Is it warm there?
Well, for October, it's pretty nice. About the same, maybe 10 degrees cooler than our part of California. I've been comfortable with T-shirt, vest borrowed from Mom, and generally a sweatshirt (although running around the ruins trying to get all my photos on the tight time schedule of the tour is helping me work up a sweat).
Also, the Mediterranean is awesomely warm. I'm really aching for a swim. With the caveat that we've stayed at a few hotels with pools, and none of those have been anything but glacial.
Are the cats friendly?
The cats are very friendly. There are strays everywhere. Well, really, "strays". Because many pets are taken care of by everyone. Street cats (and dogs -- in equal measure) are often spayed/neutered, and kept fed and groomed by a large succession of different people.
How's the dessert?
The desserts are wonderful. Actually the most memorable sweet thing for me has been breakfast = yogurt with honey. Except it's Greek yogurt, which is thicker than sour cream and laden with flavor. And local honey. Very very good. But today we had some tasty galaktoboudiko (filo dough with sweet farina and honey).
Have you been to any fast food places?
Yes, pretty much. There -are- some American inroads -- I saw some golden arches in the tourist district of Athens from the bus as we left -- but by and large, "fast food" seems to consist of places that serve gyros, and/or pizza, and/or dinner crepes, and/or maybe a few things that are hamburgers in name.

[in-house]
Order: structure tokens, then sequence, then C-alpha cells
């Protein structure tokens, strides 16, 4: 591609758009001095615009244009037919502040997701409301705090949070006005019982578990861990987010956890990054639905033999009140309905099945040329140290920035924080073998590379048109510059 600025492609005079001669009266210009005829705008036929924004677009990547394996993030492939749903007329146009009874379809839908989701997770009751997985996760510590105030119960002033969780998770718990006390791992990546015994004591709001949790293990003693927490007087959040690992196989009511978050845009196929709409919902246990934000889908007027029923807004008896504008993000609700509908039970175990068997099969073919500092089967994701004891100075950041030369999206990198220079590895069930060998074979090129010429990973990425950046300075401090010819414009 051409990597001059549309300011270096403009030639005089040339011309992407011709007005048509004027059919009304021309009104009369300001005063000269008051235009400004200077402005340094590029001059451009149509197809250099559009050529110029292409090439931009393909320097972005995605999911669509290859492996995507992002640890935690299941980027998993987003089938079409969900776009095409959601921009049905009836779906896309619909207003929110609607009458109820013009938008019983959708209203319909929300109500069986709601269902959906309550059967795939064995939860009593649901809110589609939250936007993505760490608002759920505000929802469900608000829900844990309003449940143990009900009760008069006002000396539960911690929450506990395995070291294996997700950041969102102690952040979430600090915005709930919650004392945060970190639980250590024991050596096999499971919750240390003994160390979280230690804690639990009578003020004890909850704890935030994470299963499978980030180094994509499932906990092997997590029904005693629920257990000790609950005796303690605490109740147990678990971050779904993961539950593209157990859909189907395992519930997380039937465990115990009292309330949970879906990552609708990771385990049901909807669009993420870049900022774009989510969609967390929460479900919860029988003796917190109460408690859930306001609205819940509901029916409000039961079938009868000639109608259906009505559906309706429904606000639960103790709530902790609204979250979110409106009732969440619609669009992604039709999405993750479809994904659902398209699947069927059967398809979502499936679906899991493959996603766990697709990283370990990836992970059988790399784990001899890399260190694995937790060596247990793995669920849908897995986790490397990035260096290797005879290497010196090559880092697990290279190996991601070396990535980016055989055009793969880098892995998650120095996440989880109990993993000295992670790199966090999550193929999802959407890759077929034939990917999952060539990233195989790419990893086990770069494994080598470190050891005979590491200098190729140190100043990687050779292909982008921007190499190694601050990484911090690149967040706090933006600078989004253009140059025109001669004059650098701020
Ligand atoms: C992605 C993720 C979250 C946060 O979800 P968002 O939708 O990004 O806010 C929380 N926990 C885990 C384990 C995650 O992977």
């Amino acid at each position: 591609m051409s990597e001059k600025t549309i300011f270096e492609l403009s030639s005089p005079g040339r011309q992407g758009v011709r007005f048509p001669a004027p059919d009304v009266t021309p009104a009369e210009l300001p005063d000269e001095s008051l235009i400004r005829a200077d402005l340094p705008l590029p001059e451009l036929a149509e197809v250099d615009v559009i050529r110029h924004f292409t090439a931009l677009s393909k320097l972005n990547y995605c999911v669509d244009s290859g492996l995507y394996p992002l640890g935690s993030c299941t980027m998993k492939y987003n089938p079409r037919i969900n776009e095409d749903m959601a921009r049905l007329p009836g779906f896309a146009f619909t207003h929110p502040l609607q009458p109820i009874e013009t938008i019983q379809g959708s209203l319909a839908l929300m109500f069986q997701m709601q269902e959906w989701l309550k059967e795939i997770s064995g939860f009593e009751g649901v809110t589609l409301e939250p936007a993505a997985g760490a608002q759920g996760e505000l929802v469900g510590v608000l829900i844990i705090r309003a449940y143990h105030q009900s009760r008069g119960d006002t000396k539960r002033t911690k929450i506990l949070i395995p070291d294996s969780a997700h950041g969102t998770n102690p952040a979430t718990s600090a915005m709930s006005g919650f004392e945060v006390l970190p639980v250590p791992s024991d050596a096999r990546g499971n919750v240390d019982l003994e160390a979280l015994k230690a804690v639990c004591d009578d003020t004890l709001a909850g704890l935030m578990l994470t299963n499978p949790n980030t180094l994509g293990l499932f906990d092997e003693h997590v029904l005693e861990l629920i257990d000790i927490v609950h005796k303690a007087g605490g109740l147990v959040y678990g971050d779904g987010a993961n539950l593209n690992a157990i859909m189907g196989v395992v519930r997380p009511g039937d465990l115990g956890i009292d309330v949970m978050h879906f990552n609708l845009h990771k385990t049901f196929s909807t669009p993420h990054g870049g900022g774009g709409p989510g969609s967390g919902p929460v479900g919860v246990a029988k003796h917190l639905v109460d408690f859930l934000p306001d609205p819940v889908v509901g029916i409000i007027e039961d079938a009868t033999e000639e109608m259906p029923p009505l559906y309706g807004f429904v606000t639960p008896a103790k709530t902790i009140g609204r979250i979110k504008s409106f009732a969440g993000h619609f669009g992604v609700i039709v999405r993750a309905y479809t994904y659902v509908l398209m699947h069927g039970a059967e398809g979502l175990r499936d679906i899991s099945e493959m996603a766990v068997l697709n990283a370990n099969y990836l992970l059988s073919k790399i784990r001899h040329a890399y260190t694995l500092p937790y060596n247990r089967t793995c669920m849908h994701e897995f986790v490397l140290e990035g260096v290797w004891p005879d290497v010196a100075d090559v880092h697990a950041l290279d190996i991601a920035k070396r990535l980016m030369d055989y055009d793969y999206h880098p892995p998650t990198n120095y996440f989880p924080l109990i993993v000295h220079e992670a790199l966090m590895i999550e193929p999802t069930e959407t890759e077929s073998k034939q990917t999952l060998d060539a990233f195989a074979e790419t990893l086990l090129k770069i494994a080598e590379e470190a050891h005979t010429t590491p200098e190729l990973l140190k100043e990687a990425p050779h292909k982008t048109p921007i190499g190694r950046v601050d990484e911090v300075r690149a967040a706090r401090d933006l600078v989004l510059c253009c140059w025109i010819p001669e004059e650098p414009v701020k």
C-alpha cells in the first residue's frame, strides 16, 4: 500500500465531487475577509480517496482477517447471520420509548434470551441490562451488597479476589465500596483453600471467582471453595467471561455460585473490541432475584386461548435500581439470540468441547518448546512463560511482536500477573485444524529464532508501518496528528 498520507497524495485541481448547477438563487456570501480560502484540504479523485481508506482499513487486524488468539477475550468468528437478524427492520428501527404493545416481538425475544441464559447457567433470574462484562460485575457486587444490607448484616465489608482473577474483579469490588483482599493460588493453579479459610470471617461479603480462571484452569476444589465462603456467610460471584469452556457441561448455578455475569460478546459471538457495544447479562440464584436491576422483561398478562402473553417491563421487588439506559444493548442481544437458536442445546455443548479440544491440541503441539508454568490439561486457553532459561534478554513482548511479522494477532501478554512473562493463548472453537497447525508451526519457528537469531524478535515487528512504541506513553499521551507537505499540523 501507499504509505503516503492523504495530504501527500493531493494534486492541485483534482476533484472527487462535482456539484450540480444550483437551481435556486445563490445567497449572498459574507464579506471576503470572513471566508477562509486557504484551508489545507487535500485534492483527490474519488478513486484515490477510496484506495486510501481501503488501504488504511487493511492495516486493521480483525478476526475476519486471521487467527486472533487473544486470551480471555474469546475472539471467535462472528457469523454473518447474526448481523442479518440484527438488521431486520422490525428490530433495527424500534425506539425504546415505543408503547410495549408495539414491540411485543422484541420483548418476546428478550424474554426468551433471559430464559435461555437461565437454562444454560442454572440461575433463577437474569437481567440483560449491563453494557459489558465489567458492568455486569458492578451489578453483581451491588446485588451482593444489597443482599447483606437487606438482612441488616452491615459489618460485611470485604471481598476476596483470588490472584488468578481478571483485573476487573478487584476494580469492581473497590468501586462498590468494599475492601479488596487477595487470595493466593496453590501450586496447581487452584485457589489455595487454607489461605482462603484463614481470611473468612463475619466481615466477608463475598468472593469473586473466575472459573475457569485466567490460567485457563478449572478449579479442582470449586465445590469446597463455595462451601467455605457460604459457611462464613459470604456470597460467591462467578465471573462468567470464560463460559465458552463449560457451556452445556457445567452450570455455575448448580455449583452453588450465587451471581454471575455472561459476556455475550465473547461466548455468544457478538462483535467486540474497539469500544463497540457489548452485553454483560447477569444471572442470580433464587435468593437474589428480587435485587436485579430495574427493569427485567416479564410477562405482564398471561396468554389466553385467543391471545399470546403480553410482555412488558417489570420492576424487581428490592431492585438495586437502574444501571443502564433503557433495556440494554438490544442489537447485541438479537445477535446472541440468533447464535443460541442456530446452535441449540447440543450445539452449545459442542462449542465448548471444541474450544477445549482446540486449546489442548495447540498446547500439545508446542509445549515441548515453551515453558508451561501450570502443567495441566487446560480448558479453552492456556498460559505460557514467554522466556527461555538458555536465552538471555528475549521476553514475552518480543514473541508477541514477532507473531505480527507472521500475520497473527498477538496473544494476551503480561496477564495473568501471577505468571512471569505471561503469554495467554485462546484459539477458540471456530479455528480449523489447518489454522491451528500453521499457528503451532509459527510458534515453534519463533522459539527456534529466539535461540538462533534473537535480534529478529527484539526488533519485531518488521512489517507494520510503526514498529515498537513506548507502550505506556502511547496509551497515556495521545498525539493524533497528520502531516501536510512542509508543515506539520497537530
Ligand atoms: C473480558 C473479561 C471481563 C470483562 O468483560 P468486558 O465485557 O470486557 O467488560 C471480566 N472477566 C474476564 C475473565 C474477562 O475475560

Mostly when I want cheap food I go slumming and get a gyro for about 1.50 euros at some hole in the wall catering to students or locals.
If you have some time, try to find the paper with the topless chick on page 3. I think it's London Daily Mail, but I could be remembering that wrong.
I'll look. Actually, there is a surprising amount of merchandised sex in the tourist shops. A lot of them sell (the same deck of) "Greek Sex" playing cards with images from ancient vases. Also a calendar with the same stuff. And the statuary in the tchotchke shops includes many naked chick statues. Also a minotaur with a huge erection who is eating a human leg, and some sort of demon thing with a penis up to nearly its neck.
Anyway, y'all take care. Tomorrow, up to the Meteora monasteries, then back to Athens. Sunday, I start heading back to the U.S. Trip's over halfway done. Very glad for the experience so far.